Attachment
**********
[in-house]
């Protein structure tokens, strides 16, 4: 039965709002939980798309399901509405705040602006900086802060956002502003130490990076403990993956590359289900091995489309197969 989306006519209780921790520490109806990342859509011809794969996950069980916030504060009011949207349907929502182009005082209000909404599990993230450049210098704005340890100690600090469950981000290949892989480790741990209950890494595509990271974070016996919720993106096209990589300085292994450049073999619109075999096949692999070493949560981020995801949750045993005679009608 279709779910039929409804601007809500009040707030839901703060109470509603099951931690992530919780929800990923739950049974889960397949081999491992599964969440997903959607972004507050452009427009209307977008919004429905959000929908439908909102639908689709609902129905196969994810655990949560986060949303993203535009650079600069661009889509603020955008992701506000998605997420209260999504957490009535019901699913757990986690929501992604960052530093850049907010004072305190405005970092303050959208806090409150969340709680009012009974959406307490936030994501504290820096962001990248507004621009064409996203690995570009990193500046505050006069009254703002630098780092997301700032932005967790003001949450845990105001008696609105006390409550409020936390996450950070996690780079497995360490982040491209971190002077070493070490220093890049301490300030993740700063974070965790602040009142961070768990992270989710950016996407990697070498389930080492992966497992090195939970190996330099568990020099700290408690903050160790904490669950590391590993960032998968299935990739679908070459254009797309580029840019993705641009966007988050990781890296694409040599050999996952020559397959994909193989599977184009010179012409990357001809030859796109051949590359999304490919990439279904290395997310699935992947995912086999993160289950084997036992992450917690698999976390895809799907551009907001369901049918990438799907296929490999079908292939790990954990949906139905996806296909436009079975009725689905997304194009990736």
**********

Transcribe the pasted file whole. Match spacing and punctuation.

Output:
[in-house]
């Protein structure tokens, strides 16, 4: 039965709002939980798309399901509405705040602006900086802060956002502003130490990076403990993956590359289900091995489309197969 989306006519209780921790520490109806990342859509011809794969996950069980916030504060009011949207349907929502182009005082209000909404599990993230450049210098704005340890100690600090469950981000290949892989480790741990209950890494595509990271974070016996919720993106096209990589300085292994450049073999619109075999096949692999070493949560981020995801949750045993005679009608 279709779910039929409804601007809500009040707030839901703060109470509603099951931690992530919780929800990923739950049974889960397949081999491992599964969440997903959607972004507050452009427009209307977008919004429905959000929908439908909102639908689709609902129905196969994810655990949560986060949303993203535009650079600069661009889509603020955008992701506000998605997420209260999504957490009535019901699913757990986690929501992604960052530093850049907010004072305190405005970092303050959208806090409150969340709680009012009974959406307490936030994501504290820096962001990248507004621009064409996203690995570009990193500046505050006069009254703002630098780092997301700032932005967790003001949450845990105001008696609105006390409550409020936390996450950070996690780079497995360490982040491209971190002077070493070490220093890049301490300030993740700063974070965790602040009142961070768990992270989710950016996407990697070498389930080492992966497992090195939970190996330099568990020099700290408690903050160790904490669950590391590993960032998968299935990739679908070459254009797309580029840019993705641009966007988050990781890296694409040599050999996952020559397959994909193989599977184009010179012409990357001809030859796109051949590359999304490919990439279904290395997310699935992947995912086999993160289950084997036992992450917690698999976390895809799907551009907001369901049918990438799907296929490999079908292939790990954990949906139905996806296909436009079975009725689905997304194009990736």